The flight from Chiang Mai to Ayutthaya (or vice versa) takes around 1 hour and 10 minutes. It is the most convenient and comfortable alternative, but it is also the most expensive. Even so, keep in mind that internal flights are not particularly expensive, so it may be worthwhile.

From Ayutthaya to Chiang Mai by bus

It is the slowest choice, but it is also one of the least expensive. If you plan to go by bus from Ayutthaya to Chiang Mai, keep in mind that the distance between the two cities is around 600 kilometres. This equates to around 9 hours by bus.

The journey will cost you around €25.

Train from Ayutthaya to Chiang Mai is the cheapest but also the slowest alternative. The journey lasts roughly 10 hours and costs between €11 and €45, depending on the class in which you travel.

Would you like to visit Thailand now that you know what to see and do in Ayutthaya and have had the finest experiences? Explore our tours through the greatest parts of the country, including the magnificent city of Ayutthaya and its national park.

Ayutthaya Travel Guide: Travel tips for Ayutthaya

Ayutthaya Travel Guide: A Complete Guide

We give some suggestions or advice that may be valuable to you, especially if you are visiting the region for the first time, so that your vacation to Ayutthaya is a resounding success and you enjoy it to the maximum.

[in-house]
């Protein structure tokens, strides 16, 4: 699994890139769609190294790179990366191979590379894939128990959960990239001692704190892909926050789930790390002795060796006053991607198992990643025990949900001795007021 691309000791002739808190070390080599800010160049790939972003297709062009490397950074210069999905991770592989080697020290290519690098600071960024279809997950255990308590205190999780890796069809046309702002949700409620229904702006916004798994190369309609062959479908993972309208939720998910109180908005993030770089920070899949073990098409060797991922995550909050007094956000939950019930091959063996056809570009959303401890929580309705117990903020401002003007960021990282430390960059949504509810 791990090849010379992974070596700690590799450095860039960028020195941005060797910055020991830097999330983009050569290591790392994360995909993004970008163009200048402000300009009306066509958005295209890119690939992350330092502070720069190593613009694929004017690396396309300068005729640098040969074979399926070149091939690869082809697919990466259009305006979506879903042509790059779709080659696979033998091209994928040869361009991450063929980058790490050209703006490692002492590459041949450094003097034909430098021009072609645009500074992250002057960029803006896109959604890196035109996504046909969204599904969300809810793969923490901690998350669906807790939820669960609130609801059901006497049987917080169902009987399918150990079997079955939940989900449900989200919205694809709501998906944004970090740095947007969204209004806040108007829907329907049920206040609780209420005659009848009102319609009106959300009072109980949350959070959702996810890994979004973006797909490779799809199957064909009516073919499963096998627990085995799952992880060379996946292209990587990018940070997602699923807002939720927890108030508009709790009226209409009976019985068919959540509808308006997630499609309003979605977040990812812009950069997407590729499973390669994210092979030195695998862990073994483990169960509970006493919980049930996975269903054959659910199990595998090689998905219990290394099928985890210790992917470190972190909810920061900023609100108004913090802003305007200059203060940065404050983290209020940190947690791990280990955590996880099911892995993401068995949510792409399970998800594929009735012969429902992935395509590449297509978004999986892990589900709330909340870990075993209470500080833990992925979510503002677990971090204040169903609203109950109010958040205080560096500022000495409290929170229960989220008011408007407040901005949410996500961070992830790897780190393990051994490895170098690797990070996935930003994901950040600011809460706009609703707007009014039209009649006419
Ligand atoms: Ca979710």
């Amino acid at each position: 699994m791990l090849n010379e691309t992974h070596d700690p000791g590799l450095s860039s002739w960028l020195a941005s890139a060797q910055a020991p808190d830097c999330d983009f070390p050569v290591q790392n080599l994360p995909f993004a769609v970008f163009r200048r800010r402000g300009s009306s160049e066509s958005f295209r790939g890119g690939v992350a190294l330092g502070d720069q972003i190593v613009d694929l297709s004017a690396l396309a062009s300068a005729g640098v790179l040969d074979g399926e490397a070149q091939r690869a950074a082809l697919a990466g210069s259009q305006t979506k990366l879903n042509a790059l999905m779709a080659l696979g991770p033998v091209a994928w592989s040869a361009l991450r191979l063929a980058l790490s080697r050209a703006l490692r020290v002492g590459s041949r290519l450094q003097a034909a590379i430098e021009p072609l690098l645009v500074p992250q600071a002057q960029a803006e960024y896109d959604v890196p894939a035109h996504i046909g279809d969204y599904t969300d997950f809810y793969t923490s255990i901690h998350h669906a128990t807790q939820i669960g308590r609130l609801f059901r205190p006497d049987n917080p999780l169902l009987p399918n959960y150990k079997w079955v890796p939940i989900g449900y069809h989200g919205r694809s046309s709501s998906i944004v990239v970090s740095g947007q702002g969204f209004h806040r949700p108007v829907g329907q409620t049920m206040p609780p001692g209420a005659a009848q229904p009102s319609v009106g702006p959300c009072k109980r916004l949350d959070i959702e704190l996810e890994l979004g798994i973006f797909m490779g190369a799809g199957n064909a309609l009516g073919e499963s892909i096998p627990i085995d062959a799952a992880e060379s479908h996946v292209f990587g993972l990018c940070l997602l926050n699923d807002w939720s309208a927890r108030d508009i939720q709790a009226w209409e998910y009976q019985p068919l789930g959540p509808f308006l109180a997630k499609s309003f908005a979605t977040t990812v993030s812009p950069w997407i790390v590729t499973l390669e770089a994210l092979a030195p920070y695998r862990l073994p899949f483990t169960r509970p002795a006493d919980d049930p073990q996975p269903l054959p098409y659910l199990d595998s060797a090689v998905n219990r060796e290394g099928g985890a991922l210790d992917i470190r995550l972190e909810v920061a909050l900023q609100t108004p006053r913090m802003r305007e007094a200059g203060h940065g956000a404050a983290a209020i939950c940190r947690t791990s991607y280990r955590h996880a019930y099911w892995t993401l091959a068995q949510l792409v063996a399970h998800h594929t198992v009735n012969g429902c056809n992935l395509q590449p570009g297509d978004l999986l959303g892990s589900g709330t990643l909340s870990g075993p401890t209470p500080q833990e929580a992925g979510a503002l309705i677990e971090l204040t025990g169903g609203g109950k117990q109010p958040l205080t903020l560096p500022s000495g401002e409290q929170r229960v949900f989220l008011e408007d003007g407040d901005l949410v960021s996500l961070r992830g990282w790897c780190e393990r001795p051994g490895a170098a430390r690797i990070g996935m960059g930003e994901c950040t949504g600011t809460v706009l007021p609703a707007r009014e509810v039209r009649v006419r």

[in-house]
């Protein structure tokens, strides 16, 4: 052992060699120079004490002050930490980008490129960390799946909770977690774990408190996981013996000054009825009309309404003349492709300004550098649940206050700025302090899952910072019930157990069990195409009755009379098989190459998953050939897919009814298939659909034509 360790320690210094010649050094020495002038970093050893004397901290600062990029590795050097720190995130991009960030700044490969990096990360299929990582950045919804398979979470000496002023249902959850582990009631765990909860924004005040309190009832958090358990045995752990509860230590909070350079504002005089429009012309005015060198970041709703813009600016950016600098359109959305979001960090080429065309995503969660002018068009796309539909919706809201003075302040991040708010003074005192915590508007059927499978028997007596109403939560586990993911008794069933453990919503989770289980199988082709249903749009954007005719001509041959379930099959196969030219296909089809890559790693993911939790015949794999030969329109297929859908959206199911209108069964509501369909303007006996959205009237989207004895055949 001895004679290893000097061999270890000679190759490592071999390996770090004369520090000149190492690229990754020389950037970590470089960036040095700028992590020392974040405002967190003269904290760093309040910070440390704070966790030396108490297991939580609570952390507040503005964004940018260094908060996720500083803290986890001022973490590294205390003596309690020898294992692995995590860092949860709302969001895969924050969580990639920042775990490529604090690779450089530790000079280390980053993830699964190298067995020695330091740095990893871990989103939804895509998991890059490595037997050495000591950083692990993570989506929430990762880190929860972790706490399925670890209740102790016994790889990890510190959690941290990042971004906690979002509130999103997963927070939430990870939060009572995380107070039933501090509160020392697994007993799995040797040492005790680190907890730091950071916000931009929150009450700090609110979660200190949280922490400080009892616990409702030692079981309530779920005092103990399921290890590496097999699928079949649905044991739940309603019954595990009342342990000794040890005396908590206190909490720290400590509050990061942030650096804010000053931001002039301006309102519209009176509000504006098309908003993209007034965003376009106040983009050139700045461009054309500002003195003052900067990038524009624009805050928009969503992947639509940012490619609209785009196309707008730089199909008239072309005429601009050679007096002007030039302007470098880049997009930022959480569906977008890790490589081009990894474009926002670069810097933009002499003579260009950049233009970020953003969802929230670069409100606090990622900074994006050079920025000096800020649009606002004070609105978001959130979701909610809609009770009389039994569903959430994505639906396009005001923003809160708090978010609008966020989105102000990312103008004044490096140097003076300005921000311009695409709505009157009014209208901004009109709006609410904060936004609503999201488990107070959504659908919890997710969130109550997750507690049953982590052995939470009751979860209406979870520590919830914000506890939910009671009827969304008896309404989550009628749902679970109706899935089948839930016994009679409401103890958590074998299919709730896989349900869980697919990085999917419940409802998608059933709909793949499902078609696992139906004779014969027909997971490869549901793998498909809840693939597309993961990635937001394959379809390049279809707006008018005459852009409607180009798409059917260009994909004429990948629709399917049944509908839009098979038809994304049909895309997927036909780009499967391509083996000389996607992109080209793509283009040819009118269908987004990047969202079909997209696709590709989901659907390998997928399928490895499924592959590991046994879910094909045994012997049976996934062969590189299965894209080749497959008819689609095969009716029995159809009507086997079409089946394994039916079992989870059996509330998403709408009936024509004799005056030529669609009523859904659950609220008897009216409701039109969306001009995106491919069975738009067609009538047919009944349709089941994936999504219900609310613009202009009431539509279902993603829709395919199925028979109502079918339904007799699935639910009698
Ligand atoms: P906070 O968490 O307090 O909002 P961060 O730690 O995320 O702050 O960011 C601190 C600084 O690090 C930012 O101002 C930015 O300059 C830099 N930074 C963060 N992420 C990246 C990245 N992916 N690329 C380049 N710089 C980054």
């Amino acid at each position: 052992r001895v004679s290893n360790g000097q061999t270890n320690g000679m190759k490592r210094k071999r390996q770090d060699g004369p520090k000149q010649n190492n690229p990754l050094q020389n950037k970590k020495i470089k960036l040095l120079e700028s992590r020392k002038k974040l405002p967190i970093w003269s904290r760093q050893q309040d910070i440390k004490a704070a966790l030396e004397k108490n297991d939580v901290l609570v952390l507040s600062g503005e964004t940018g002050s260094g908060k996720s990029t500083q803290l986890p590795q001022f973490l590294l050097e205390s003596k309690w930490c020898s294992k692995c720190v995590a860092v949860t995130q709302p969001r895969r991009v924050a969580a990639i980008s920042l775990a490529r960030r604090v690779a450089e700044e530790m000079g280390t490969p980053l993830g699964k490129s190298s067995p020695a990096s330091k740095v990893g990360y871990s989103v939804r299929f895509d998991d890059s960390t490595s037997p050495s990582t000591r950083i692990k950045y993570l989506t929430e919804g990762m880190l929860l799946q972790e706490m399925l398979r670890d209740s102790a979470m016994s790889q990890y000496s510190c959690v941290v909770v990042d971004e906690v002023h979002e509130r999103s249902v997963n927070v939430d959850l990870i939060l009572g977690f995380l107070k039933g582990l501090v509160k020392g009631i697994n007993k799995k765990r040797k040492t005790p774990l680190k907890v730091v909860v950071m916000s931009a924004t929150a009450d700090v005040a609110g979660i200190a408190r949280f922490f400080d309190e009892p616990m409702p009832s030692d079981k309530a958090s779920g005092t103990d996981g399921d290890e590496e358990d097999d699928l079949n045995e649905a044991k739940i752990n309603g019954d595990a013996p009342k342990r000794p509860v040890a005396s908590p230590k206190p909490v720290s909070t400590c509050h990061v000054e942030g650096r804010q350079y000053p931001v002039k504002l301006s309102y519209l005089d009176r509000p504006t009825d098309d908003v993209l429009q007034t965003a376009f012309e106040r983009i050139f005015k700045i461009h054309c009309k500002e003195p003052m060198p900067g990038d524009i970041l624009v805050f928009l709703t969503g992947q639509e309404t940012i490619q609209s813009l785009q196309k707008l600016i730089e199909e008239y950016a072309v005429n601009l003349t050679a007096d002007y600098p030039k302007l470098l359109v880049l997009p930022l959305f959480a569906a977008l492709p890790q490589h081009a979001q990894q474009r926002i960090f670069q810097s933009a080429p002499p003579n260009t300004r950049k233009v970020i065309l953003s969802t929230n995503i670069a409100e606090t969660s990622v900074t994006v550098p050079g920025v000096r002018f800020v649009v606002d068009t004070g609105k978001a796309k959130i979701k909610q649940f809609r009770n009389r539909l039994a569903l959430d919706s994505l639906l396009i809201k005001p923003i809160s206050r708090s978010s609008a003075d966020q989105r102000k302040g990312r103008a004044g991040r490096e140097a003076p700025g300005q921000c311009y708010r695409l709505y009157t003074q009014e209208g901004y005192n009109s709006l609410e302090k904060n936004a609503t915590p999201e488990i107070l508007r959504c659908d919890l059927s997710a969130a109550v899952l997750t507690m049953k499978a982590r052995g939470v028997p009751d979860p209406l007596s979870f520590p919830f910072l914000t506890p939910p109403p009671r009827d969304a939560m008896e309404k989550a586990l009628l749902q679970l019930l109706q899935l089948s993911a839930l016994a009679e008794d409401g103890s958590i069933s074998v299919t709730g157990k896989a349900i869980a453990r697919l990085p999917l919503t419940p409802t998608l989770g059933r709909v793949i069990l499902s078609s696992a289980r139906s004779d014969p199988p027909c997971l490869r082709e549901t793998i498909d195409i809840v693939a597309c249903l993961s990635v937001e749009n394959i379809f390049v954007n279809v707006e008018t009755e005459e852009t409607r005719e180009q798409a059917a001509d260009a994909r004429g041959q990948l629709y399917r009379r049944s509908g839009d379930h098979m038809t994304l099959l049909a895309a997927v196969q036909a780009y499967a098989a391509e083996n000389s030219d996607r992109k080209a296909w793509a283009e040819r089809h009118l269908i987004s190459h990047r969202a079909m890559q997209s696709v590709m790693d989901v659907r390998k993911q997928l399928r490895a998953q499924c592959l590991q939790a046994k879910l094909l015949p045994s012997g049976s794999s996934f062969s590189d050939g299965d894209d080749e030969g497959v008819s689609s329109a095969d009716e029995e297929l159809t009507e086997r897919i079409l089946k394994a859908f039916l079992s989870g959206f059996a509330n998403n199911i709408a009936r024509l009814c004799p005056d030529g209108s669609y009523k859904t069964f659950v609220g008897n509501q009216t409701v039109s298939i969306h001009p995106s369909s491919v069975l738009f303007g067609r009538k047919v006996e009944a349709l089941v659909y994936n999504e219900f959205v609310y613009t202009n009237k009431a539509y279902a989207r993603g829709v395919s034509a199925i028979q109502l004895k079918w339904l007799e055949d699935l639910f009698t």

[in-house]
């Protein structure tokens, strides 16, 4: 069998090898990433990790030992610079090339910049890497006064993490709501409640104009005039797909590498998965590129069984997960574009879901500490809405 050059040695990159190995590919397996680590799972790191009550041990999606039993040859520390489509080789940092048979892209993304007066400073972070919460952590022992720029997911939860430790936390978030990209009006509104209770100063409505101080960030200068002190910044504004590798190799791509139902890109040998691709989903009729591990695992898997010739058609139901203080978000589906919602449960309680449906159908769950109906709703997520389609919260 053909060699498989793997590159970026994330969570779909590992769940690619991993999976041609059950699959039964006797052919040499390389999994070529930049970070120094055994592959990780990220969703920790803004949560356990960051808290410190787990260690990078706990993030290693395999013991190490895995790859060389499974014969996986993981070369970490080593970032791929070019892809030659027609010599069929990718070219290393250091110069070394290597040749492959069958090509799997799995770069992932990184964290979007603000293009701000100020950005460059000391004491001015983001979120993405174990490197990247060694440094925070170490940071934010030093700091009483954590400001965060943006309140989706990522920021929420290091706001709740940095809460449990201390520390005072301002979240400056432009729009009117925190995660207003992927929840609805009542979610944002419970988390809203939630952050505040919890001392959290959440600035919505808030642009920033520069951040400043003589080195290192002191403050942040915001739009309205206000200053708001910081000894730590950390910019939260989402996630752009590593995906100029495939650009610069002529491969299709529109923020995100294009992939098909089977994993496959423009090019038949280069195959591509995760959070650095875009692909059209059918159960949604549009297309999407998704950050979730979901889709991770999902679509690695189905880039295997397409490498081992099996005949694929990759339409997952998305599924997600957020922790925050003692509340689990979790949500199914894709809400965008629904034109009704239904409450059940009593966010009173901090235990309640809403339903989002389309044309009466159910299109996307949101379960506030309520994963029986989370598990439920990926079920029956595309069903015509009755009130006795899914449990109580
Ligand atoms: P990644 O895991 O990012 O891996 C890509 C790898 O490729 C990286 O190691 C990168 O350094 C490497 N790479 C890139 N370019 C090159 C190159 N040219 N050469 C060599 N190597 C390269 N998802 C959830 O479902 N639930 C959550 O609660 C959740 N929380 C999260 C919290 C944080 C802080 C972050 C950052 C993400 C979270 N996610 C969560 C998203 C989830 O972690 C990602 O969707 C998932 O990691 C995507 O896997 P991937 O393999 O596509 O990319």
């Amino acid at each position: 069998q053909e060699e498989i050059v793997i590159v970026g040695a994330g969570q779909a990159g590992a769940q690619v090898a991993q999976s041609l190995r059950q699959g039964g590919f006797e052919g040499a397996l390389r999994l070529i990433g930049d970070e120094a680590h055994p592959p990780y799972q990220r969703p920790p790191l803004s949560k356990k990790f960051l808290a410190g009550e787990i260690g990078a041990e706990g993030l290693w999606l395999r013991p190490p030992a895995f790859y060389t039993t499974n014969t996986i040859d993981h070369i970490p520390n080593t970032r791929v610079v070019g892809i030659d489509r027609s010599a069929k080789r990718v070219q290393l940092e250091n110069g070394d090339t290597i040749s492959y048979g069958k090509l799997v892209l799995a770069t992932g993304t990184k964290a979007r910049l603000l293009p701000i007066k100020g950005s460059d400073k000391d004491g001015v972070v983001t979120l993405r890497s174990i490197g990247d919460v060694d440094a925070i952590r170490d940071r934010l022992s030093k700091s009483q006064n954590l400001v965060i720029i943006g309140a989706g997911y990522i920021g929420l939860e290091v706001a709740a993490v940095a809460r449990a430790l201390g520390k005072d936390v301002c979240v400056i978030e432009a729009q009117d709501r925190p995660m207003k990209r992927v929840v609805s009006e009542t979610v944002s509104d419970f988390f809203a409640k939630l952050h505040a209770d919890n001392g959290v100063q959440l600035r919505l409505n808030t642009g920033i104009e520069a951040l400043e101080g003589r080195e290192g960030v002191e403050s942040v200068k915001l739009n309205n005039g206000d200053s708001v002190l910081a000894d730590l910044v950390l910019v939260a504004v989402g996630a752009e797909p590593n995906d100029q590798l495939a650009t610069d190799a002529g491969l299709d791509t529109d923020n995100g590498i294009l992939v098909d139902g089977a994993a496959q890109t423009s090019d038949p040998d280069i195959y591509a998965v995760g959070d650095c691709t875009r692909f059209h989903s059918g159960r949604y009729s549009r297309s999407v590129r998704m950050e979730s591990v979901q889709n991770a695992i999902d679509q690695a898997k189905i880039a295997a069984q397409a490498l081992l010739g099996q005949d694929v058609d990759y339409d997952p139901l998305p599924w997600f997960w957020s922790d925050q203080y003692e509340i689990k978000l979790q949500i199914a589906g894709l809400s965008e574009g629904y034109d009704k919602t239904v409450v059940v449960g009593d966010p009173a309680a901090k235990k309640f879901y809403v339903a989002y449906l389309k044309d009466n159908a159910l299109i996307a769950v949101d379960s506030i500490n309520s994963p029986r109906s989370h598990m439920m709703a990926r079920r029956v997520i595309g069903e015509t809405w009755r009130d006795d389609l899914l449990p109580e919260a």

• ​​Dedicate more than one day to visit Ayutthaya We recommend staying at least two nights in Ayutthaya unless you dislike cultural tours or temples. There is a lot of history to explore, as well as numerous ruins! One day is insufficient.
  • Ayutthaya is a good escape option from Bangkok – If you are staying in Bangkok and want to get away from the city’s hustle and bustle, Ayutthaya is a terrific spot to go. In many respects, Ayutthaya is the polar opposite of Bangkok. It might be because the city is tiny, having a population of less than 60,000 people. Even the busiest temples were not overcrowded, and the people are really kind.
  • Bicycling is the best way to see the temples in Ayutthaya – Ayutthaya has several temple remains, some of which are too far apart to cover on foot. Some visitors rented tuk-tuks to tour Ayutthaya, although this costs more money and limits your ability to travel at your own leisure.
  • Wear light clothing, sunscreen and a hat – Even when standing in the shade, Ayutthaya is quite hot.
  • The national currency is the optimal way to pay for purchases and services – The Thai baht is the country’s currency.
  • Find out about the history of the ruins before visiting them – Unless you visit the ruins with a guide who explains the culture and history of the area on the spot, we urge that you learn about these topics ahead of time so that you may completely appreciate your visit experience and are more valuable to you.
Liam Lee